From the Castro Theatre to the Telephone Building, from Jazz Age skyscrapers to opulent movie palaces, many iconic structures of San Francisco’s Art Deco heritage are the work of a draftsman turned prolific architect, Timothy Pflueger. Therese Poletti ’81 has compiled a stunning visual chronicle of Pflueger’s life and work during the post-earthquake reconstructionist boom in Art Deco San Francisco: The Architecture of Timothy Pflueger (Princeton Architectural Press, 2008). Archival photos alongside full pages of striking new photography by Tom Paiva tell much of the story, while Poletti’s lively narrative traces Art Deco designs as unconventional as the man who created them.
Molly Gore ’10
In the fraught relationship between wolves and people, wolves generally have not come out ahead—or at least, not recently. But “in most cases we can do better; and in all cases we have an obligation to strive to do better than our predecessors,” writes one contributor toA New Era for Wolves and People (University of Calgary Press, 2009), co-edited by Paul C. Paquet ’70. As the subtitle suggests—Wolf Recovery, Human Attitudes, and Policy—since the 1970s, wolf populations in the United States and Europe have in fact been increasing. In this collection of academic essays, multiple scientists and wolf experts examine how best to support and live with these beautiful and fierce carnivores. Paquet has studied wolves for more than 35 years and is an adjunct professor at the University of Calgary, and his collaborators on this editing effort are scholars Marco Musiani and Luigi Boitani. The text takes a detailed look at populations in the U.S., Mexico, and Europe, with plenty of examples to keep nonscientist readers engaged.
In The Day the Dancers Stayed: Performing in the Filipino/American Diaspora (Temple University Press, 2010), Theodore S. Gonzalves ’90 traces a genealogy of Pilipino Cultural Night—a celebration of Filipino identity through music, dance, and theater that has become a tradition at a number of U.S. campuses in recent decades. Gonzalves, an associate professor of American Studies at University of Hawaii at Manoa, illuminates the way cultural memories are created, validated, and changed.
Sandy Nathan ’68, M.A. ’80, delivers the first book in her Bloodsong Series with Numenon (Vilasa Press, 2008), a novel about a Silicon Valley leader whose gilded life belies a tortured interior. Entrepreneur Will Duane “made more money with every breath” but was haunted by terrifying, mysterious dreams and some kind of evil “stalker.” His search for the source of his troubles leads him, and a number of his employees, through the American Southwest to the Mogollon Bowl on a transformative journey where his high-powered corporate world collides with a spiritual, nature-based ethic.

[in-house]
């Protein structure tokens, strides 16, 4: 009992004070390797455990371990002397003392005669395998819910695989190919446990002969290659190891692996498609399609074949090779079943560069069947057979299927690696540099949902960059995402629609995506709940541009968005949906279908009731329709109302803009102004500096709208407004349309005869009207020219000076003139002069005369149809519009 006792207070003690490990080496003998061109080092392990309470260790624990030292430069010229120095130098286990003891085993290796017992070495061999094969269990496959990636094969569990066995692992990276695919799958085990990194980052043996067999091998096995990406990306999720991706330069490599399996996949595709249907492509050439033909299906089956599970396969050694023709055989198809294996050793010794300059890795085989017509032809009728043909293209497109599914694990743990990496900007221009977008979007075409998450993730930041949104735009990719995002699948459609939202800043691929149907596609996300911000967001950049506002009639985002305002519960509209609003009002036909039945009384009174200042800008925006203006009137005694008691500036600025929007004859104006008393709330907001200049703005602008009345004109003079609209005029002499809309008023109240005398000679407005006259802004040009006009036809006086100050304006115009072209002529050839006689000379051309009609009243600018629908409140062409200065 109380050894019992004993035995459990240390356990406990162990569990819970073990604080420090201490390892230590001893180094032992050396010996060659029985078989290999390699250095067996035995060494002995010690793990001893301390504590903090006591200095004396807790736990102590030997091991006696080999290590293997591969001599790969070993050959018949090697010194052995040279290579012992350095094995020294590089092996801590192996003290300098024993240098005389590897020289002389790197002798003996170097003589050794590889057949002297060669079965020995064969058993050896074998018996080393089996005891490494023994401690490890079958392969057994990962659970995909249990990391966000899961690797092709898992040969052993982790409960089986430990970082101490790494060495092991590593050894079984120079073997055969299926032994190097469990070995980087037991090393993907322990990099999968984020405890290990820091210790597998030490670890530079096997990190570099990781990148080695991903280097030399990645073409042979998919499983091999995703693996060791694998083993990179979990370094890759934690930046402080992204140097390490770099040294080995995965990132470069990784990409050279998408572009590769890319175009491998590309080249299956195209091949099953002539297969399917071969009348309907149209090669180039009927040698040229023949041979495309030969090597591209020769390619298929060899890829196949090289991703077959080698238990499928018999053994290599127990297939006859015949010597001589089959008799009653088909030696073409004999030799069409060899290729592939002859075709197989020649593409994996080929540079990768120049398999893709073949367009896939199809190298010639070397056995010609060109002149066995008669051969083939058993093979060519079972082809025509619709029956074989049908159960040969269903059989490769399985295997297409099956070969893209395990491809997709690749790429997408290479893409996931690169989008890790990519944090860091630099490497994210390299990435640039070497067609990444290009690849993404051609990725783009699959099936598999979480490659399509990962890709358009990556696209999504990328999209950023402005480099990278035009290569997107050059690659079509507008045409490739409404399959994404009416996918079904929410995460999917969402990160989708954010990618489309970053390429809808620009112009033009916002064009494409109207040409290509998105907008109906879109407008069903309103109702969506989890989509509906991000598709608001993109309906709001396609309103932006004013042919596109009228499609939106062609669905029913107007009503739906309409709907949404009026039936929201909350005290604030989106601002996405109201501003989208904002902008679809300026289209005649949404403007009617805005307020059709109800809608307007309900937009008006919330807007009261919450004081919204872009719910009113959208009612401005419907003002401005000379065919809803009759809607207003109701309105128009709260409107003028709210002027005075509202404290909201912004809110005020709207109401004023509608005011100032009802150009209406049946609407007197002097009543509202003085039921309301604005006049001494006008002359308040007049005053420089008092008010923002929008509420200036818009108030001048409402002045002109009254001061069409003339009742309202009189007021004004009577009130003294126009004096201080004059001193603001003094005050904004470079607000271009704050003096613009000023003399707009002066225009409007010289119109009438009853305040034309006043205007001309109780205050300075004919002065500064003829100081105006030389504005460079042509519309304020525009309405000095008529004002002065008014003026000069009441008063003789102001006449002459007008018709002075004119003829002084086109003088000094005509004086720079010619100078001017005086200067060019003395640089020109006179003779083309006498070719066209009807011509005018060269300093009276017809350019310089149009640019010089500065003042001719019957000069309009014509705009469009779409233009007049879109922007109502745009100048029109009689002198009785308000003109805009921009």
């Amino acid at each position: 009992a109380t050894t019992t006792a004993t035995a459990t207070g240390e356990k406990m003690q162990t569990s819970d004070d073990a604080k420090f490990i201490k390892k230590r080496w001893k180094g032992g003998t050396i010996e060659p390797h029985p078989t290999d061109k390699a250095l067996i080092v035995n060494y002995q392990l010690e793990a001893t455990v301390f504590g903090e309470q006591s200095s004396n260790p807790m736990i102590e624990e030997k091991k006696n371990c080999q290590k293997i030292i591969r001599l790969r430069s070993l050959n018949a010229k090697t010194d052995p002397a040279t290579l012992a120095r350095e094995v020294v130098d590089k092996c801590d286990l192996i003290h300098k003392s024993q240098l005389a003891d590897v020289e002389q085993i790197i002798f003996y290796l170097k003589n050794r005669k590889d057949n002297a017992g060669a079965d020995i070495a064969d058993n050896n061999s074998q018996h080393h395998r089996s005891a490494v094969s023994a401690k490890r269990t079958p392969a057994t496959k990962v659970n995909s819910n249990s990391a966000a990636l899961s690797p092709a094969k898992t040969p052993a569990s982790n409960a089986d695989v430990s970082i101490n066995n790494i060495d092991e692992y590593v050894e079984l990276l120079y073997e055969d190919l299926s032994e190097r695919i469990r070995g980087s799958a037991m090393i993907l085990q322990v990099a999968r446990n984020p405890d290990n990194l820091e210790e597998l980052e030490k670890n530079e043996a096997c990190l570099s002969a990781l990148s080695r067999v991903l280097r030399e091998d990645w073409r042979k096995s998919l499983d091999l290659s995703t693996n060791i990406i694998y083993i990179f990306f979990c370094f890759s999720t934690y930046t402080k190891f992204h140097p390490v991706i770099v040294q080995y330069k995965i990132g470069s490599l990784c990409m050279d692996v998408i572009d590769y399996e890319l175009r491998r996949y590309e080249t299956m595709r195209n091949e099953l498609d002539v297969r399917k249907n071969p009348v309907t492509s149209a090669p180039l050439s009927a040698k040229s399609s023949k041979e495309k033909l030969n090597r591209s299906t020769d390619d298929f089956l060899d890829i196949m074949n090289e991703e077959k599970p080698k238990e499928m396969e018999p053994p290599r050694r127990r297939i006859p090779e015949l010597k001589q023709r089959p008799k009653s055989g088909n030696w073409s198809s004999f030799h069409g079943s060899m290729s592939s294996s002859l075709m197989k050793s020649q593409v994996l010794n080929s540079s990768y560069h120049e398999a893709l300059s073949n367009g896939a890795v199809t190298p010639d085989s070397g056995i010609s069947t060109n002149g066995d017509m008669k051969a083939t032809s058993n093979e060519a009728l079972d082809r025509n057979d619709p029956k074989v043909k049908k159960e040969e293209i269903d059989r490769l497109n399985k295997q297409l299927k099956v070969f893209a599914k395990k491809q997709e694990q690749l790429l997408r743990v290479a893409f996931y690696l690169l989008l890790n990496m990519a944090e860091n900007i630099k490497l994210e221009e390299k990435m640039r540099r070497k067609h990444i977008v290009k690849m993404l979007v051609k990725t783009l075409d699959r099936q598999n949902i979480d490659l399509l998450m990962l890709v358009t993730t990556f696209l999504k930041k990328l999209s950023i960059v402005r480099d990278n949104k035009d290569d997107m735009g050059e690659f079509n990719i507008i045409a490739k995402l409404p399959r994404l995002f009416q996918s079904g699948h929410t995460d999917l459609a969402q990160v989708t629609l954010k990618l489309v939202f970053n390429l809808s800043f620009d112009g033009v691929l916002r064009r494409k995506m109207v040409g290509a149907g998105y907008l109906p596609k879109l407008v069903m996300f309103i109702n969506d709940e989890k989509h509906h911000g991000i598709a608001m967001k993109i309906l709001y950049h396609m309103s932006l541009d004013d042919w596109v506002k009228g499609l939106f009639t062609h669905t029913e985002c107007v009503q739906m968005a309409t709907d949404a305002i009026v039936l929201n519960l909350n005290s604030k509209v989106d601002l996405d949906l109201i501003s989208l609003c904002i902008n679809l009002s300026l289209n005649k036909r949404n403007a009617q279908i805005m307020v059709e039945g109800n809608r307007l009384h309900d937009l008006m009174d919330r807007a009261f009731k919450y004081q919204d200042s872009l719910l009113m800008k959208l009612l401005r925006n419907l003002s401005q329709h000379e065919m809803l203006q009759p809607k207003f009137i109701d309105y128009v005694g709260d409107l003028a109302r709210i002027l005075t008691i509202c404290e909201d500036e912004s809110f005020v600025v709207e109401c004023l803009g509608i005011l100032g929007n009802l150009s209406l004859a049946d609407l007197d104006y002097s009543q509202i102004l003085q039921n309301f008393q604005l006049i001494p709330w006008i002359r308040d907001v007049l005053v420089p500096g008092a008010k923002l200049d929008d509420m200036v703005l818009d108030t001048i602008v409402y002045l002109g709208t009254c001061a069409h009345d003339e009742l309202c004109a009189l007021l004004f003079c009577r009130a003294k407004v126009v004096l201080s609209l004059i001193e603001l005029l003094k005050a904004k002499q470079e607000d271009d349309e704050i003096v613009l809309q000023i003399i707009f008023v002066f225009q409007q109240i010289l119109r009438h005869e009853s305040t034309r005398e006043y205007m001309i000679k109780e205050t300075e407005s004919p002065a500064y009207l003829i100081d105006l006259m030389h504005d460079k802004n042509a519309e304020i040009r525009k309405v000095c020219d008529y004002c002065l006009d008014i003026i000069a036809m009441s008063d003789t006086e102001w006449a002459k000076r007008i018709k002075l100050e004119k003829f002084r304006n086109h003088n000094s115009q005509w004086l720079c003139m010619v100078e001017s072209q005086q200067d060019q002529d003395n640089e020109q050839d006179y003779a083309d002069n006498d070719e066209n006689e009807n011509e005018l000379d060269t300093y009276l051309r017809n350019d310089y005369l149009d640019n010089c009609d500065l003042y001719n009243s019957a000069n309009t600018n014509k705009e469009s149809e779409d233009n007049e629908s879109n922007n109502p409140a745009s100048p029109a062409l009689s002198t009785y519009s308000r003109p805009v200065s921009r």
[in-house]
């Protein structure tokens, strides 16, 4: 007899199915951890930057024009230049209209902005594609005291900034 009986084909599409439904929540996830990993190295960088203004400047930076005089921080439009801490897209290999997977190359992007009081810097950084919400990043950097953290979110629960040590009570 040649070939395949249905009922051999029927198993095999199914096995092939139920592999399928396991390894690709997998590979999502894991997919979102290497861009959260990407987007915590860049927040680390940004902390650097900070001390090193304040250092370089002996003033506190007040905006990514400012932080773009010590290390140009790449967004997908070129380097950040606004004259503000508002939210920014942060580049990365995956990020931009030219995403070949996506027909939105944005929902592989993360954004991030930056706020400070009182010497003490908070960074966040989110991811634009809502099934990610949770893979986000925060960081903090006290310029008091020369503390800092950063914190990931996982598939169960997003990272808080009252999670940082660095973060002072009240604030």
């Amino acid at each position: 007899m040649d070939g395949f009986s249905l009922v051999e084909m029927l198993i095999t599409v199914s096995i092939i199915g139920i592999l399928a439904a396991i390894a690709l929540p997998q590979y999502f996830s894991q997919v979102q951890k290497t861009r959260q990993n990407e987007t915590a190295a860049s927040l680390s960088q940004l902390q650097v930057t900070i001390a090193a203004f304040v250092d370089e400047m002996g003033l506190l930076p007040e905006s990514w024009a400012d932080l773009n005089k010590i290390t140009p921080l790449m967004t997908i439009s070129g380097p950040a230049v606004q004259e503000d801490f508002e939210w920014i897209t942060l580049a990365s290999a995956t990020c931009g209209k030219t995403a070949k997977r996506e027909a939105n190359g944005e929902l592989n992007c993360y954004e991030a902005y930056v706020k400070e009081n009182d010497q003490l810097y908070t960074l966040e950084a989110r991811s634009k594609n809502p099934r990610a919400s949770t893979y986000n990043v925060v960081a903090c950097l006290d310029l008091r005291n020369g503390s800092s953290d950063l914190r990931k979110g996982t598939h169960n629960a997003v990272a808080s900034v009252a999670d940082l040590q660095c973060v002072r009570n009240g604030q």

Through his words, Bill Hayes ’83 has a talent for bringing to life the most unlikely of subjects: In The Anatomist, he braids together three corporally linked stories to build a tale of science that is equally riveting and profound. Published in hardback in 2008, the book is now out in paperback (Bellevue Literary Press, 2009). Hayes set out to write a biography of the author of the world’s best-known medical textbook, Henry Gray of Gray’s Anatomy, first published in 1858. Gray’s work is linked to that of another Henry: Henry Carter, better known as H.V. Carter, the oft-overlooked artist behind the textbook’s original illustrations, ones Hayes describes as “exquisitely wrought.” And Hayes relates his own contemporary journey as he joins UCSF students in first-year anatomy, facing a cadaver and cutting into a human body for the first time. Hayes, the author of two previous books of nonfiction—Sleep Demons: An Insomniac’s Memoir and Five Quarts: A Personal and Natural History of Blood—deftly carries each narrative thread in a book whose sum is even greater than its parts.
Finding the positive and delivering the negative are two topics for the motivational speaker Barbara Khozam ’88 in two new anthologies. The Power of the Platform: Speakers on Purpose (Las Vegas Convention Speakers Bureau and TwoBirds Publishing, 2009) includes a recipe for embracing a positive perspective on your own life. Executive Etiquette Power: Twenty Top Experts Share What to Know to Advance Your Career (PowerDynamics Publishing, 2009) offers specific, step-by-step guidance for managers on how to reprimand employees and how to garner support for workplace changes. Khozam earned a chemistry degree at SCU and was a professional beach volleyball player before becoming a speaker and trainer.